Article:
But for Christian communities, our role is to subvert these realities.  Our story is one of incarnation and grounding, attention and focus, presence and care.  Our story is also one of patience, gratitude, and slowness. We are friends of time.  While Conley's story is compelling, it does not constitute a truthful narrative in which we are called to live.  In fact, it unearths dangerous realities which threaten our life as followers of Jesus.  He names for us the principalities and the powers. And we have good news to share in the face of those realities, which are not realities at all.  They are simply illusion.

    Are you transient, distracted, or elsewhere?  If yes, how can you become planted, attentive, and present, and invite others into that same type of life?


    Kara Powell @ CT's Out of Ur Blog :: Youth Ministry & "The Age of Segregation"

    I have served in youth ministry in the past few years. I've given thought to intergenerational ministry, and have always had a concern that the widespread, accepted approach to youth ministry programming as a "subset" component in the life of the church was undermining our end goal of raising up disciples of Jesus Christ. Students are not exposed to mature Christians, or the wisdom of the generations, and thus lack the resources to imagine for themselves what an exemplary Christian life might look like.  

    I wanted my students to be in worship with a full complement of the saints, both young and old. And I wanted my students to have leadership within those worship gatherings. So do most youth ministers. But our approach to separating the generations has, at times, drawn people into segregated fellowships at the cost of a collective gathering where our witness is more robust.

    This quote from Kara Powell, executive director of the Fuller Youth Institute at Fuller Theological Seminary, appeared on CT's Out of Ur blog a few days ago, and captures well the development of youth ministry in the last half century and what I can only hope will be the future of youth ministry (bold emphasis mine):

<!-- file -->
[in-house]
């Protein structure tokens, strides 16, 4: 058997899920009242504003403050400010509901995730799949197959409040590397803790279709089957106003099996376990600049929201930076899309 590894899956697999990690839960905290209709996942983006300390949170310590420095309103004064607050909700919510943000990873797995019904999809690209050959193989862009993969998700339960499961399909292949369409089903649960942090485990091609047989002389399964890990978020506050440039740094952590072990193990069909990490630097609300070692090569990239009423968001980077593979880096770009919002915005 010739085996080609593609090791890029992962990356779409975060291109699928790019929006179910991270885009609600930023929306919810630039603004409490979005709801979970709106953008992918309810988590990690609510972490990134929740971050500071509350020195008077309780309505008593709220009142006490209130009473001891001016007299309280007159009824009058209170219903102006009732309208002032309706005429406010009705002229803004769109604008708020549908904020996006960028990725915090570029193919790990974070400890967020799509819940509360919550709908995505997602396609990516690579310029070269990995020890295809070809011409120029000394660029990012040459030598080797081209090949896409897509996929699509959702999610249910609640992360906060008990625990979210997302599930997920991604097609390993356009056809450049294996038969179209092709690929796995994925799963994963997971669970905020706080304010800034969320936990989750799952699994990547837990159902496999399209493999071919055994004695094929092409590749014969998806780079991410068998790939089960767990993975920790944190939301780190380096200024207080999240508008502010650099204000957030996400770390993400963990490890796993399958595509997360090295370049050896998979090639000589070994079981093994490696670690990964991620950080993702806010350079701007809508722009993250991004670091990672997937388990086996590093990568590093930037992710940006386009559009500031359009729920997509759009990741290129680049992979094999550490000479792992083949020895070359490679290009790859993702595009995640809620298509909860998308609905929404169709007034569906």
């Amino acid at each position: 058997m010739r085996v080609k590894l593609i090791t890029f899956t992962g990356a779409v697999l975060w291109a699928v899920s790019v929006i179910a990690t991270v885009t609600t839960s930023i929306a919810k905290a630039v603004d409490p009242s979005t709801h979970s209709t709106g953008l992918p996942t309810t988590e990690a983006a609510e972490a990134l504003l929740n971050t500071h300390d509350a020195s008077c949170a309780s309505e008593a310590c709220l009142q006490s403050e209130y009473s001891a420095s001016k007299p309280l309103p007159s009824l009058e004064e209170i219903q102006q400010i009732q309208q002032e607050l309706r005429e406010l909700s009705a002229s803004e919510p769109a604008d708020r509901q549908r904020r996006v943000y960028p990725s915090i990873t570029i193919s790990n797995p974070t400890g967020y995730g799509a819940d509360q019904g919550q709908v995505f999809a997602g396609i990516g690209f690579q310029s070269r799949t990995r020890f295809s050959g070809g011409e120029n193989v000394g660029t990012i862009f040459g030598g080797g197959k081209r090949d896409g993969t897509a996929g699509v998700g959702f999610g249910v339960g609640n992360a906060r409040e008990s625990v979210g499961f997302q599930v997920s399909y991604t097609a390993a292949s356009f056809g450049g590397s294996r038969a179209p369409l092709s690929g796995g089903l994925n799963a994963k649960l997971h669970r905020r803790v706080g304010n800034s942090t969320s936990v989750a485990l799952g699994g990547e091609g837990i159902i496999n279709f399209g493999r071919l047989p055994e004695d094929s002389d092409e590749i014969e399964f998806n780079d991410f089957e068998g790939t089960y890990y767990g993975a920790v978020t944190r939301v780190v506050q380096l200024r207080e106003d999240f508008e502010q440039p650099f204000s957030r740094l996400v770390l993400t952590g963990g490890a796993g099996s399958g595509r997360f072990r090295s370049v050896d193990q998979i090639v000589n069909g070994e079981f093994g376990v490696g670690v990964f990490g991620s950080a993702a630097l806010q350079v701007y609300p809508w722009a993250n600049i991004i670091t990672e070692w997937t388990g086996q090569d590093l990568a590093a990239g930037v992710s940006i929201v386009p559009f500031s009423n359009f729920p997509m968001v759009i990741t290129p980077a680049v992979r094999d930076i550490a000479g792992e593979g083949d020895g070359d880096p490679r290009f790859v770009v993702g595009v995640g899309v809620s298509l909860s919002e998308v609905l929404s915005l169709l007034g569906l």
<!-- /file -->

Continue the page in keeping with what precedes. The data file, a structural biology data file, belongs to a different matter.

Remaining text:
"[The church] realized in the 1940s that we were not offering teens enough focused attention. So what did we do? We started offering them too much. All of a sudden churches had adult pastors and youth pastors, adult worship teams and youth worship teams, adult mission trips and youth mission trips. And there's a place for that. But we've ended up segregating--and I use that word intentionally--our kids from the rest of the church. Now we tend to think that we can outsource the care of our kids to designated experts, the youth and children's workers.... I think the future of youth ministry is intergenerational."

    The comments on this thread are interesting.  Check it out.


    Do We "Need" Virtual Community, Or Is It a Bonus?

    I love Facebook, Twitter, and, after a shaky start, I've come to enjoy blogging. Never mind that I wonder how many people actually read the stuff that I write, or my concern that information glut makes it even more difficult to find those places on the web with quality content, or that social networking is an addiction for certain people that I know (like me). I think social media tools are fun, and they've enabled me to broaden my network and involve myself in conversations I could not have accessed otherwise.

    Social media tools have a lot of advantages. I was reminded of this by an article in the June 30, 2009 edition of The Christian Century. Lenora Rand contributed an article entitled, "The Church on Facebook: Why We Need Virtual Community," that was quite enjoyable. In the article Rand shares a personal story of a friend who makes "The Feed" on Facebook a source for her prayer life. Rand also notes that churches are now using Facebook and Twitter to keep parishioners abreast of the latest happenings in the life of their congregation. She sees these virtual communities as a great help in supplementing community, and throughout her article notes the numerous advantages such technological tools lend to our daily lives. Rand strongly concludes: